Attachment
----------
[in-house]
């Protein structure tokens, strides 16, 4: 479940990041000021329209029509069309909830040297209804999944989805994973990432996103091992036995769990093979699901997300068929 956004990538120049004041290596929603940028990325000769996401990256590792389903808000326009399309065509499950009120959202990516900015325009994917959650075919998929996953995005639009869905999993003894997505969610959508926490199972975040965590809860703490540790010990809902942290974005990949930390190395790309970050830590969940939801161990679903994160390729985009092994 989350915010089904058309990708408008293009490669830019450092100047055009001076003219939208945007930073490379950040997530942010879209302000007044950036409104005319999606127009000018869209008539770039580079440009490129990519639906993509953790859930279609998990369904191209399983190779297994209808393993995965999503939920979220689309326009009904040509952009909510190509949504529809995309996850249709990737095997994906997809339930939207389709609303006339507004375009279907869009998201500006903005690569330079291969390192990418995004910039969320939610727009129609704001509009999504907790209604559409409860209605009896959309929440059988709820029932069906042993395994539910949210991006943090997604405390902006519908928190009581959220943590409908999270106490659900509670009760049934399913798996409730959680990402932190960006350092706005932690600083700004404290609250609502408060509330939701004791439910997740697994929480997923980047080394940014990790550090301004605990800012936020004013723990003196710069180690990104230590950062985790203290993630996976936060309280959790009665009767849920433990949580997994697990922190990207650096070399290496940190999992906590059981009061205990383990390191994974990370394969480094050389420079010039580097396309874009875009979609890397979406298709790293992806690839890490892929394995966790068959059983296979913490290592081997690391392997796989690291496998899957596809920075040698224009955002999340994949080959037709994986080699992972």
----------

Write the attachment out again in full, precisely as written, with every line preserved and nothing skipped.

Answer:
[in-house]
């Protein structure tokens, strides 16, 4: 479940990041000021329209029509069309909830040297209804999944989805994973990432996103091992036995769990093979699901997300068929 956004990538120049004041290596929603940028990325000769996401990256590792389903808000326009399309065509499950009120959202990516900015325009994917959650075919998929996953995005639009869905999993003894997505969610959508926490199972975040965590809860703490540790010990809902942290974005990949930390190395790309970050830590969940939801161990679903994160390729985009092994 989350915010089904058309990708408008293009490669830019450092100047055009001076003219939208945007930073490379950040997530942010879209302000007044950036409104005319999606127009000018869209008539770039580079440009490129990519639906993509953790859930279609998990369904191209399983190779297994209808393993995965999503939920979220689309326009009904040509952009909510190509949504529809995309996850249709990737095997994906997809339930939207389709609303006339507004375009279907869009998201500006903005690569330079291969390192990418995004910039969320939610727009129609704001509009999504907790209604559409409860209605009896959309929440059988709820029932069906042993395994539910949210991006943090997604405390902006519908928190009581959220943590409908999270106490659900509670009760049934399913798996409730959680990402932190960006350092706005932690600083700004404290609250609502408060509330939701004791439910997740697994929480997923980047080394940014990790550090301004605990800012936020004013723990003196710069180690990104230590950062985790203290993630996976936060309280959790009665009767849920433990949580997994697990922190990207650096070399290496940190999992906590059981009061205990383990390191994974990370394969480094050389420079010039580097396309874009875009979609890397979406298709790293992806690839890490892929394995966790068959059983296979913490290592081997690391392997796989690291496998899957596809920075040698224009955002999340994949080959037709994986080699992972």